Effect of grazing and abandoned cultivation on a stipa-bouteloua community
soil organic matter
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CitationDormaar, J. F., Adams, B. W., & Willms, W. D. (1994). Effect of grazing and abandoned cultivation on a stipa-bouteloua community. Journal of Range Management, 47(1), 28-32.
PublisherSociety for Range Management
JournalJournal of Range Management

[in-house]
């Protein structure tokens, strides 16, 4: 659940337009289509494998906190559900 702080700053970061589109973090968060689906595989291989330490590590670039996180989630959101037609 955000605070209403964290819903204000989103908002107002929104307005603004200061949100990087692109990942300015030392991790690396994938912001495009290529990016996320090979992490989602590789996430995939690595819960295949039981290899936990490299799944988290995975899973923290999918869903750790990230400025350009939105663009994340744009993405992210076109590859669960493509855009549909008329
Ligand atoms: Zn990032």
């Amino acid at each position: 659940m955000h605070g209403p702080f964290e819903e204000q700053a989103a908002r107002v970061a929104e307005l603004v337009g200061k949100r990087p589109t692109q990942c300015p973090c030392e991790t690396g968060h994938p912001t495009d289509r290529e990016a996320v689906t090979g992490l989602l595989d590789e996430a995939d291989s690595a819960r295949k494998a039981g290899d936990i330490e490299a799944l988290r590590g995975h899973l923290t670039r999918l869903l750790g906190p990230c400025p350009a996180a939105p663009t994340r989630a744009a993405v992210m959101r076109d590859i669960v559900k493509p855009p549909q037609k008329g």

AbstractA Stipa-bouteloua community, cultivated in the autumn of 1928 and abandoned in the spring of 1932, reverted to a community dominated by needle-and-thread (Stipa comata Trin. and Rupr.). An exclosure to prevent grazing was constructed in 1978 to include equal portions of previously cultivated and adjacent native range, while the remainder of the area continued to be subjected to moderate to heavy grazing pressure. This permitted a study to determine the effects of the brief period of cultivation on forage production, species recovery, and soil physical and chemical characteristics compared to those of native prairie. After 14 years of protection from grazing, needle-and-thread accounted for 79% of foliar cover of the abandoned cultivation and 18% of the untreated range while blue grama [Bouteloua gracilis (HBK.) Lag. ex Steud] occupied 1 and 51% on the same treatments, respectively. After 60 years, the soil on the abandoned cultivated area showed reduced carbon, total nitrogen, available phosphorus, and hydraulic conductivity but increased N03-N. Grazing reduced hydraulic conductivity, NH4-N, available mineralizable nitrogen (chemical index), available phosphorus, and total carbohydrates but increased carbon, total nitrogen, and N03-N. Cultivation and grazing resulted in reduced root mass. To facilitate a rapid transition from blue gramb to needle-and-thread stable communities, input of energy, such as cultivation, may well be required.